Located in the Main Cordillera of northwest Neuquén, Argentina, the Caicayén district shares the following features with Cu skarn–porphyry copper deposits in other parts of South, Central, and North America, as well as Asia and the South Pacific: (1) alteration and mineralization are related to I–type, magnetite series, calc–alkaline porphyritic sills of intermediate composition with stockwork veining, brittle fracturing, and brecciation; these are features indicative of a relatively shallow environment of formation (~500 bars); (2) skarns have an oxidized mineralogy dominated by garnet (Ad45–97), clinopyroxene (Hd18–60), epidote, and hematite–magnetite; (3) skarns contain up to 15 percent sulfides (pyrite >> pyrrhotite–chalcopyrite) and locally are associated with distal massive magnetite and hematite lodes; (4) massive silica–pyrite bodies replace prograde skarn and marble; (5) pyroxene–skarn and silica– pyrite alteration distal to the potassic core are Fe and Zn enriched, respectively; (6) mineralized igneous rocks exhibit characteristic early potassic–propylitic and late phyllic alteration that in the skarns can be correlated with prograde garnet–pyroxene and retrograde silica–pyrite, respectively; and (7) Cu–Au anomalies occur in exposures within the potassic and phyllic halos.
Fluid inclusions from igneous rocks record multiple fluid events: (1) a hypersaline inclusion population (up to 67 wt % NaCl equiv for halite + sylvite–bearing inclusions, 2–36 wt % KCl equiv, and 31–45 wt % NaCl equiv) that homogenized by salt dissolution between 355° and 400°C, interpreted to have been trapped at a lithostatic pressure of approximately 500 bars; (2) a second hypersaline inclusion population that homogenized by vapor bubble disappearance at 215° to 385°C and may have been trapped at similar temperatures but lower pressures relative to the first population; and (3) a population of coexisting NaCl–saturated inclusions (average salinity of 35 wt % NaCl equiv) and vapor–rich inclusions in igneous rocks close to skarn homogenized at similar temperatures (326°–360°C) that may have formed from boiling of a low–salinity fluid (up to 8 wt % NaCl) at hydrostatic pressures of 120 to 170 bars. Skarn minerals also record hypersaline fluids with similar homogenization temperatures to those measured in nearby igneous rocks but have slightly lower salinities (23.3–26 wt % NaCl equiv). Inclusions from limestone next to skarn have similar homogenization temperatures and salinities (33 wt % NaCl equiv) to skarn and igneous rock inclusions. As evidenced by boiling fluids in the phyllic zone and supercritical fluids in silica–pyrite, hydrostatic regime dominated during retrograde alteration of skarn and porphyry–style alteration. The vapor phase formed by boiling fluids in igneous rocks nearby skarn produced a vapor plume that may be responsible for retrograde alteration and also of cavernous porosity in carbonate rocks at the skarn front.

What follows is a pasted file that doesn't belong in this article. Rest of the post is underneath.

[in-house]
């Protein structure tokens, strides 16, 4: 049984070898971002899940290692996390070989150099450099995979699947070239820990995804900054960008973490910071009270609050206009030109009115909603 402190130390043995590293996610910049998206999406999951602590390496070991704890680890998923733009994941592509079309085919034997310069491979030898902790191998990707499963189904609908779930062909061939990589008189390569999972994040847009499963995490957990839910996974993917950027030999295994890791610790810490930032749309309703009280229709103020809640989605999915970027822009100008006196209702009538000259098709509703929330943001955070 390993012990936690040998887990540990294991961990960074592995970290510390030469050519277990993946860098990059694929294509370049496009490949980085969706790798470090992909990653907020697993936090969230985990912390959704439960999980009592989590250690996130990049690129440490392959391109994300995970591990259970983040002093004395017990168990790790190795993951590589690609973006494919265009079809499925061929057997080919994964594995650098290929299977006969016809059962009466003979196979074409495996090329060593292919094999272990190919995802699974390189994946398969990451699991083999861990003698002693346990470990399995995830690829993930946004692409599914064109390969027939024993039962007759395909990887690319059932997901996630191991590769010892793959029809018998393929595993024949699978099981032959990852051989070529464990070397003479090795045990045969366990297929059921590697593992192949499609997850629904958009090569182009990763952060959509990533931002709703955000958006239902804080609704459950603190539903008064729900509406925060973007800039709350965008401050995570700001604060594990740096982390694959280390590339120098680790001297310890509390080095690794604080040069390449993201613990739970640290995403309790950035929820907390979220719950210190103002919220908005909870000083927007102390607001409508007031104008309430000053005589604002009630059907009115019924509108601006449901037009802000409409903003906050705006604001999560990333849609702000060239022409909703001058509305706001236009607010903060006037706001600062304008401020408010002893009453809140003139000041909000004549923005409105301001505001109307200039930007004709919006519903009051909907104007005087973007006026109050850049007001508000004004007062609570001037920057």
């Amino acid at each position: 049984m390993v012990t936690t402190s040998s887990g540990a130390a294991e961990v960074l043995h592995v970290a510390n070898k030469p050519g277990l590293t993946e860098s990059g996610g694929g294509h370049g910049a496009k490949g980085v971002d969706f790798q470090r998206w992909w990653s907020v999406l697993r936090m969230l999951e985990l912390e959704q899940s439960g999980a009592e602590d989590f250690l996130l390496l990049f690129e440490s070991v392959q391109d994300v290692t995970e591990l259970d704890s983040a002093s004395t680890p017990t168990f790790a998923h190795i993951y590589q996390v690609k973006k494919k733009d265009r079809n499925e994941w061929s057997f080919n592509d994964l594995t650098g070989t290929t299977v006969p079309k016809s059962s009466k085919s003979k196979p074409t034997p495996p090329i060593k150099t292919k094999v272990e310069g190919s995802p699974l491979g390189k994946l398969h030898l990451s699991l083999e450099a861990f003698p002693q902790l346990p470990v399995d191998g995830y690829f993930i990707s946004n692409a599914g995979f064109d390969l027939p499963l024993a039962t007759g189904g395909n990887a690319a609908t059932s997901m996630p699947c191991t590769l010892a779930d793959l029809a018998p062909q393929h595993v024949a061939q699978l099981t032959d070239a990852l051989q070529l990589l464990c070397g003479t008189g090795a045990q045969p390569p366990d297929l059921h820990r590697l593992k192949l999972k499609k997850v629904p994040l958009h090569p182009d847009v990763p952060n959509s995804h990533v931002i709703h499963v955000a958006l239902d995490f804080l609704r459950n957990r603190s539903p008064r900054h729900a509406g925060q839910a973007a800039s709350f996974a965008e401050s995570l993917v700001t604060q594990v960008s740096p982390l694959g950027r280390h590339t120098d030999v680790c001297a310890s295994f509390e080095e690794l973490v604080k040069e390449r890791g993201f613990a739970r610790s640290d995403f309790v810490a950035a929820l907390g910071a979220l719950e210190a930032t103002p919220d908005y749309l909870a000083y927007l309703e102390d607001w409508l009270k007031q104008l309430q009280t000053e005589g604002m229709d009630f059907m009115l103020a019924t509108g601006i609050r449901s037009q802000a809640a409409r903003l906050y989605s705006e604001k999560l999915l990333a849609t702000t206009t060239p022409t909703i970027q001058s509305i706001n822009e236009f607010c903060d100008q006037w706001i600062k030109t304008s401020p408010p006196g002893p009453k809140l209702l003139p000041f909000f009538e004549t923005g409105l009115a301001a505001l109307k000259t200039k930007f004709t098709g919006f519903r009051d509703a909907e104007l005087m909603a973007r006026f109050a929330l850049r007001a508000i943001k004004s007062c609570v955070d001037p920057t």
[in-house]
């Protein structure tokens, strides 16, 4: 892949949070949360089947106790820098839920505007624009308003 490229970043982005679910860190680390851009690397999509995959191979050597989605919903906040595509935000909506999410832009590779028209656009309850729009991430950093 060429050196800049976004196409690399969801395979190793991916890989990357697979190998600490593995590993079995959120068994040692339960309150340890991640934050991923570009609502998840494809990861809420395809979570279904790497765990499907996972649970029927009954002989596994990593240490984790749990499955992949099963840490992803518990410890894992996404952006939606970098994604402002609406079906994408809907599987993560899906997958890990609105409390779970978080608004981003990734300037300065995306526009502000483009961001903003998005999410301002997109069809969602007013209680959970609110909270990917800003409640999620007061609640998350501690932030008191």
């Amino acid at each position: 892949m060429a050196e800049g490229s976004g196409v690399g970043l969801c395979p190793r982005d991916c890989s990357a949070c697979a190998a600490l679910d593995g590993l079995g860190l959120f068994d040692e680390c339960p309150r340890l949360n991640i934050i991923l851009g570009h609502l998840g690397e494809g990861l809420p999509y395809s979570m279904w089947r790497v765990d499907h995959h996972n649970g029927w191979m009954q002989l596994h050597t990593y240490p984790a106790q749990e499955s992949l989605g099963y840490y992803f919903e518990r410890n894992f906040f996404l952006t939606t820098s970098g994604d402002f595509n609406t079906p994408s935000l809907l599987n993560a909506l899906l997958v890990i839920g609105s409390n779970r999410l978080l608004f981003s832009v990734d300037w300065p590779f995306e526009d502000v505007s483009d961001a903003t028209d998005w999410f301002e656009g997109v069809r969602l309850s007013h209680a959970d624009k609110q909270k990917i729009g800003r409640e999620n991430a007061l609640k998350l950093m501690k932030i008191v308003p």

Overall, Caicayén is similar to worldwide copper skarn systems emplaced at shallow levels, but it lacks multiple intrusive phases and successive fluid pulses; thus, resulting in lower copper grades than mined in other copper skarns.